Mac and Katie Kissoon - Chirpy Chirpy Cheep Cheep
Mac and Katie were just two of eight siblings from the Kissoon family who moved to England from Trinidad in 1962. Both singers had solo projects before they realized maybe they should try a Brady Bunch/Cowsills kinda thing and sing together. "Chirpy Chirpy Cheep Cheep," an ode to baby birds, was barreling into the Top 40 in England in 1971 when it was suddenly overtaken by a cover version by another band, appropriately named Middle of the Road.
The Kissoons kept at it and later found bigger success in the mid-'70s. For me, though, this track is their defining moment: simple, silly, bubblegum pop at its most deliriously infectious.
Monday, March 13, 2006
The Deaths - Birmingham
I meant to write about The Deaths a while ago. Like some other bloggers, I downloaded tons of mp3's from the SXSW web site in hopes of finding the next small thing. What I found was a distressing level of mediocrity. This track by the Deaths caught my ear though. A little research turned up the following info:
The Deaths are a four-piece from Minneapolis. Probably even played a show with good ol' Tapes n' Tapes. In 2005 they self-released Choir Invisible which is going to be re-released this year. The band has yet to mention who exactly is releasing it though. This year the Austin Chronicle called the Deaths a SXSW sleeper (I won't delve into the irony here) and boy were they right. Pretty much nobody outside of Chuck Klosterman has written about these guys. And that was way back when Klosterman actually worked for Spin. If the Deaths are lucky, Klosty might mention them in his next memoir about Death and generate a little more buzz.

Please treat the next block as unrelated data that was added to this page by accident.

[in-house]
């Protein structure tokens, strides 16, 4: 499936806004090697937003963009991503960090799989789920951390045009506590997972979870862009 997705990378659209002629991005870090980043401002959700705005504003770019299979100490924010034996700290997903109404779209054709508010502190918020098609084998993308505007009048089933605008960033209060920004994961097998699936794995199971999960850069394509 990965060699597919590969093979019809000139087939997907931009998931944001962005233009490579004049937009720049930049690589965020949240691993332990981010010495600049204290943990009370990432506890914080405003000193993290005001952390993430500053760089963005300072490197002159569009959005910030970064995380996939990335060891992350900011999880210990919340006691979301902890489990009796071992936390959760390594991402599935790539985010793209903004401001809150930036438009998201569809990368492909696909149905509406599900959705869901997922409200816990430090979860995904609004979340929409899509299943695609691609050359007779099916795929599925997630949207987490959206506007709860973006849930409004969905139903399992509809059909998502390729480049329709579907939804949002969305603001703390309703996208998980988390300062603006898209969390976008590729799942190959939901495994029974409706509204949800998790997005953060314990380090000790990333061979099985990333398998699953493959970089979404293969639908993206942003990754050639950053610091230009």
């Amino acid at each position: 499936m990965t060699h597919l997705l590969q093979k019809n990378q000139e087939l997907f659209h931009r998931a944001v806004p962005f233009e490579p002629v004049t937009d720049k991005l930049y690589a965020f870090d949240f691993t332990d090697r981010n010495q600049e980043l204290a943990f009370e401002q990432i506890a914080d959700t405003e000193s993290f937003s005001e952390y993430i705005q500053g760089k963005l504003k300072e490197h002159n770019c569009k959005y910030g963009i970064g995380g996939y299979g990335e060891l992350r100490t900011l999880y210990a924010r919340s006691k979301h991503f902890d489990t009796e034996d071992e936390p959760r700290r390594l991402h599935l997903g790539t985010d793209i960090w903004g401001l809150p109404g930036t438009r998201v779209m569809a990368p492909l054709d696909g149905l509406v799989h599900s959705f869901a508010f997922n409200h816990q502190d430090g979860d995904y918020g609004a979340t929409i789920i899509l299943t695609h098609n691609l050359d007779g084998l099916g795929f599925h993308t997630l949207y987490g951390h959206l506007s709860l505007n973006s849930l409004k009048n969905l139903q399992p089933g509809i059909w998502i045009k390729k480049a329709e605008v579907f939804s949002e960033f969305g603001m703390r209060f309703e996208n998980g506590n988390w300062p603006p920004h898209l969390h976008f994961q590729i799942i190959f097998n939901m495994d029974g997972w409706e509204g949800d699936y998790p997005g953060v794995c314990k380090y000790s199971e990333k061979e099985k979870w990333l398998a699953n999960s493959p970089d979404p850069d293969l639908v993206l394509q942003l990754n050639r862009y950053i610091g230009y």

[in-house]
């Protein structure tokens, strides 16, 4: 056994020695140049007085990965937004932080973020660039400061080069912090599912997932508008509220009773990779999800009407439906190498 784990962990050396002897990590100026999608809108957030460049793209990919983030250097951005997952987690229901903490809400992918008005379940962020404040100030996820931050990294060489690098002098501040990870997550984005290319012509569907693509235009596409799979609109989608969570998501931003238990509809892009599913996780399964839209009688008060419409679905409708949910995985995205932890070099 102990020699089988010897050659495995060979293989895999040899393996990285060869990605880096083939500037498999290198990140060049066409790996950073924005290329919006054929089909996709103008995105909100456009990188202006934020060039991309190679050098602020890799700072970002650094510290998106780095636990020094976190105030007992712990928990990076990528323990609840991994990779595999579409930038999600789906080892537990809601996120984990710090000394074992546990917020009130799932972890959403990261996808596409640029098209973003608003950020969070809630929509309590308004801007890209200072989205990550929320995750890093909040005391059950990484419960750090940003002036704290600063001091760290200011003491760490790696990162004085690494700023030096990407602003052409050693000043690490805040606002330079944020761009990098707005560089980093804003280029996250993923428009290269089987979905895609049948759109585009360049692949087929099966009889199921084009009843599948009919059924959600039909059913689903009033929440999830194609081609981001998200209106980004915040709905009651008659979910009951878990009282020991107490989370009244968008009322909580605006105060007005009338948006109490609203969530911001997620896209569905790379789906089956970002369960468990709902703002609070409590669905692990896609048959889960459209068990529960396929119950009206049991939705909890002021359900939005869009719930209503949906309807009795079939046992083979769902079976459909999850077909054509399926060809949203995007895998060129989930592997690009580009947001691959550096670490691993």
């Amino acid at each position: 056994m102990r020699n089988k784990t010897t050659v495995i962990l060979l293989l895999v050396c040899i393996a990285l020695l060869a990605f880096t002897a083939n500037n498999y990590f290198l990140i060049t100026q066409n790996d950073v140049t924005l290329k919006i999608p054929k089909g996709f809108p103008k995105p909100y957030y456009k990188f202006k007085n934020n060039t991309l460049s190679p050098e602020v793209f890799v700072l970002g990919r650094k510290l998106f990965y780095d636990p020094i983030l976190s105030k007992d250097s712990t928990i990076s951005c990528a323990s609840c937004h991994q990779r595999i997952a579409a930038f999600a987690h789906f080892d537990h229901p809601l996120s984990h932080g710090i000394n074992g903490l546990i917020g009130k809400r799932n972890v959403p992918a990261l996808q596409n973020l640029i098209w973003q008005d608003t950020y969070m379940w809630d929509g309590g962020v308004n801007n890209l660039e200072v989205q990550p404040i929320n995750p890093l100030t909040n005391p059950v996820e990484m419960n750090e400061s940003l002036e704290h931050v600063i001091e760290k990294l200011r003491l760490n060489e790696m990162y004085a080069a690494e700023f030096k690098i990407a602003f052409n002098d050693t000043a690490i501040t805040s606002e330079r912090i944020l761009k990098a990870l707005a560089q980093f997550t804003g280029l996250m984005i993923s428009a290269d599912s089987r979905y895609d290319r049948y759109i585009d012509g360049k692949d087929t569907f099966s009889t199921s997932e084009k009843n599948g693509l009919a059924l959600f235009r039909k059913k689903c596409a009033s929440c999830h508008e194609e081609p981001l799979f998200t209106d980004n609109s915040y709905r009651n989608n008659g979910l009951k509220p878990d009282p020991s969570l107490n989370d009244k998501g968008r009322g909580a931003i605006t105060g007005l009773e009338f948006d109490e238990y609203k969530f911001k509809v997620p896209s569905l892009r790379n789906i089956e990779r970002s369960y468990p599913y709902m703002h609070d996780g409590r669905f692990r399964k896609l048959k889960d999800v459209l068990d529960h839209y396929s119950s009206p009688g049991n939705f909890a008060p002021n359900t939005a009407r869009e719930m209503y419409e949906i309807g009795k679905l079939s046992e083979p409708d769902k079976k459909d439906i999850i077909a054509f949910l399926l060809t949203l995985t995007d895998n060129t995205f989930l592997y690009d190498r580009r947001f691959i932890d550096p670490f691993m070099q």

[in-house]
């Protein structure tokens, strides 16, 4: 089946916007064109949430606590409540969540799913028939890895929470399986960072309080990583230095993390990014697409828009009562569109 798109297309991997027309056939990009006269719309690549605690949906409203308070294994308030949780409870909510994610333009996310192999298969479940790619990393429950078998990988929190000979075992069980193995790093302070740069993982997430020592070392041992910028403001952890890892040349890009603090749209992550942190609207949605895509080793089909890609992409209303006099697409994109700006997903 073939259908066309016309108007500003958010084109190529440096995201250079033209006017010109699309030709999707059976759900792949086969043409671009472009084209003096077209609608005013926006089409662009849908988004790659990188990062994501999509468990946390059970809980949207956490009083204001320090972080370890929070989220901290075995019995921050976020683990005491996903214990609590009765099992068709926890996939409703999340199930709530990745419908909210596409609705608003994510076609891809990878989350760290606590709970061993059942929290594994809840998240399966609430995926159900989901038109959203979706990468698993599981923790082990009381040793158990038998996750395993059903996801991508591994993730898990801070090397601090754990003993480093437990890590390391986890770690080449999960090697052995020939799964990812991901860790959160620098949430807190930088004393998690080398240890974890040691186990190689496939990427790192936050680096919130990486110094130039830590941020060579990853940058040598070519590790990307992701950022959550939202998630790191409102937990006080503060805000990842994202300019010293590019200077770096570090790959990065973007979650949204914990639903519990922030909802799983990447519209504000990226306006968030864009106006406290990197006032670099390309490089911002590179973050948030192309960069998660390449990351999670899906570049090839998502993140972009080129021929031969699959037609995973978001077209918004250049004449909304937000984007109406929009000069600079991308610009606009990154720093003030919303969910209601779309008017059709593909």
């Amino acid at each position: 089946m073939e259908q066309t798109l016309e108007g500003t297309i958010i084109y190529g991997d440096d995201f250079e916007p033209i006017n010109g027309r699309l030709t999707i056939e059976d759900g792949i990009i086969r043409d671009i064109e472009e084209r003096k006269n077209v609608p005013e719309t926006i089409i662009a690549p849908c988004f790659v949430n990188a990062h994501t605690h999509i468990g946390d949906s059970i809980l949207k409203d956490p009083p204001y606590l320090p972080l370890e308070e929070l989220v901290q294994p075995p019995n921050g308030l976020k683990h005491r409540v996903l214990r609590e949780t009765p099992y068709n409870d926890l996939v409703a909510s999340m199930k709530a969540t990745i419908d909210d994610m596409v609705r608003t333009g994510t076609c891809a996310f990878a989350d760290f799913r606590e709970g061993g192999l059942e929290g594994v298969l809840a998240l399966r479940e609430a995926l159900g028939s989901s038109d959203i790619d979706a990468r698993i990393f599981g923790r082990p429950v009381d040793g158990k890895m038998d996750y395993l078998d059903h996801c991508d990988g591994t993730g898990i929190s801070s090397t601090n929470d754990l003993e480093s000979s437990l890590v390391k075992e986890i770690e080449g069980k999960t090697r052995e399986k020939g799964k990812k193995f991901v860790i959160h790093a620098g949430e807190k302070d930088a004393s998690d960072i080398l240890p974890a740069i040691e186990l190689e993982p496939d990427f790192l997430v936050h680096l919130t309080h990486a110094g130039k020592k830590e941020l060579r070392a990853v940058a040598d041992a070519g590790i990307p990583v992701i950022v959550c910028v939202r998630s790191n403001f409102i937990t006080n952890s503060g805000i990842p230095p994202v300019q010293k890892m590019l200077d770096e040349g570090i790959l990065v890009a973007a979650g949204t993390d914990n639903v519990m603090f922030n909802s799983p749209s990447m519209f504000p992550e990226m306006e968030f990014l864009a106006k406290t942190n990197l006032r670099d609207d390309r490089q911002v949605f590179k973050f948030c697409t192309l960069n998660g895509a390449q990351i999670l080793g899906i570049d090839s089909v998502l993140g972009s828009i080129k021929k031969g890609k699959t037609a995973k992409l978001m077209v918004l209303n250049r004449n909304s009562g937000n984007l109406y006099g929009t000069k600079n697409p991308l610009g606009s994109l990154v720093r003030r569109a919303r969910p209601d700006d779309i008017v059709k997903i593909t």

My take on the band? They sound a bit like the Charlatans, the original old-timey drug sailors from San Francisco who scored big with a rustic cover of "Codine" that essentially jump-started the psychedelic revolution. Civil War pop -- with lovebeads.
Sunday, March 12, 2006
Bobb Trimble - Premonitions Fantasy
With outspoken fans like Ariel Pink, Thurston Moore, and Devendra Banhart, you'd think maybe Bobb Trimble would finally be getting his due after toiling in obscurity for 26 years. But no, this woefully out-of-time genius is still just as unknown now as he was in 1980 when he self-released his debut album, Iron Curtain Innocence. The album drew heavily on California psych and showed Trimble to be an astonishingly gifted songwriter and vocalist. The album was barely distributed outside Trimble's home state of Massachusetts and sank without a trace. However, psych collectors eventually stumbled on the album and collectively shit their pants. Originals now trade hands on ebay for about $1,000.
Trimble followed up his debut with the even better Harvest of Dreams which was recently bootlegged by UK label Radioactive Records. Trimble, who is hip enough to actually have a myspace profile and a website, eventually found out and was not happy about it. According to his website, Trimble is in talks with a few labels right now to legitimately resissue his first two albums using the original mastertapes.